The court order in Brentwood was signed by the judge about the time the Chickasaw Nation was alerted about the Brentwood excavation by undocumented Indians (no federally recognized tribes are located within Tennessee) who were observing the archaeologists. A Chickasaw historic preservation officer named Jerry Bray called the state archaeology office for a status report. Bray was told that state officials were handling the excavation in conformity with state law. Federal law didn’t apply because the land was not federal and no federal funding was involved. Bray told the archaeologist that the Chickasaws had a "substantial historical interest" in Tennessee and recommended that the tribe be consulted. The official was polite, but let Bray know that the state could look after its own affairs.

Feeling that some of the prehistoric remains could be ancestral Chickasaw, then Lt. Gov. David Brown wrote Nick Fielder, Tennessee state archaeologist, asking him to arrange a meeting of the principals in Brentwood. Brown and Jefferson Keel, then an aide to Gov. Anoatubby, represented the Chickasaws. While Fielder said there was no archaeological evidence that Chickasaws ever settled in the Brentwood area, he did consider "the Chickasaw tribal government to be a potential claimant" to the material under federal provisions because their historic hunting lands extended into middle Tennessee.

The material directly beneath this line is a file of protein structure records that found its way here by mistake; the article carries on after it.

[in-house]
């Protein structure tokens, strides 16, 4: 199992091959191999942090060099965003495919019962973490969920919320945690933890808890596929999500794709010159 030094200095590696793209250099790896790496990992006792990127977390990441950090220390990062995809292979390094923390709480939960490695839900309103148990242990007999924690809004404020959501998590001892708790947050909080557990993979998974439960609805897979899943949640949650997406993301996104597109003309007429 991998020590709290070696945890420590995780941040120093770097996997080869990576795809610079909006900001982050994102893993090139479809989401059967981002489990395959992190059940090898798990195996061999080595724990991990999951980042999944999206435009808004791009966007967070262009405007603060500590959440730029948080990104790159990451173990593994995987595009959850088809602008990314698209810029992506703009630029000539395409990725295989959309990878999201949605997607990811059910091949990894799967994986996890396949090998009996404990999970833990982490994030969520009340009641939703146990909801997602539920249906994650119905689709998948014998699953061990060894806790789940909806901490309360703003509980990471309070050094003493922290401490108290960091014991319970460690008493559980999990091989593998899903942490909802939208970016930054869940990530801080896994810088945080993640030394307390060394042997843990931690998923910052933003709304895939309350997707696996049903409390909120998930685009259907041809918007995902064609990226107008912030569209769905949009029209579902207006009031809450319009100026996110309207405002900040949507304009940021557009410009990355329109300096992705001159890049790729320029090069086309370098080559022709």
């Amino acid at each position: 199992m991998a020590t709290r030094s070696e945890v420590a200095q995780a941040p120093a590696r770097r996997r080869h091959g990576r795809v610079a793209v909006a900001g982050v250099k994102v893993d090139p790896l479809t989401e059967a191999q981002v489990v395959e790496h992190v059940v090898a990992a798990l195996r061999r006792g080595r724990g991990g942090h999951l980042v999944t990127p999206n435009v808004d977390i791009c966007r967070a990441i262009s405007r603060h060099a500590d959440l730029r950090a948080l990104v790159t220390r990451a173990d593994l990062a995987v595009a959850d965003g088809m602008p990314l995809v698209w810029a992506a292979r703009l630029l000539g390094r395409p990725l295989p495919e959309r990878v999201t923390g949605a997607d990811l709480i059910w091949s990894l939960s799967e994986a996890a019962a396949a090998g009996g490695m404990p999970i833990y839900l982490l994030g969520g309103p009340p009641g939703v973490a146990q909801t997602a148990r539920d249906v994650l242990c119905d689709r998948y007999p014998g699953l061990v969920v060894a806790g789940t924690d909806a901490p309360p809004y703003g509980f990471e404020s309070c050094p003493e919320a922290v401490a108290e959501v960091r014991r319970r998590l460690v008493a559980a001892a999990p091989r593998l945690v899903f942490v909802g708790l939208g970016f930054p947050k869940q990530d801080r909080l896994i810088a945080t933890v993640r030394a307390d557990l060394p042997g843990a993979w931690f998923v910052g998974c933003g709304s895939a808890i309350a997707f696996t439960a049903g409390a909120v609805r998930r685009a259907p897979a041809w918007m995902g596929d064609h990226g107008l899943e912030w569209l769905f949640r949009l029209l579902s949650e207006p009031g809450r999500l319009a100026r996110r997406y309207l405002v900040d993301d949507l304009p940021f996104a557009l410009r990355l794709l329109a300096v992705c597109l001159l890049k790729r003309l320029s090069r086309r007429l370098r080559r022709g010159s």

Gov. Anoatubby sent Brown and Keel to Brentwood because he felt that any time human remains "could be those of our forefathers, we have an obligation to do something." The Inter-Tribal Council of the Five Civilized Tribes asked the Chickasaws to represent them in Brentwood. Other potential claimants recognized by Fielder, the Shawnees and the Eastern Band of the Cherokees, also asked the Chickasaw to take the lead in the effort to re-bury the remains and artifacts together.

Fielder’s references to tribal claims notwithstanding, the Chickasaws did not claim nor would not claim the remains and burial objects. Gov. Anoatubby only desired to re-bury them together. In his affidavit filed in the Brentwood case, Fielder stated that the artifacts would be held by the archaeology division and eventually be made available to claimants under federal law.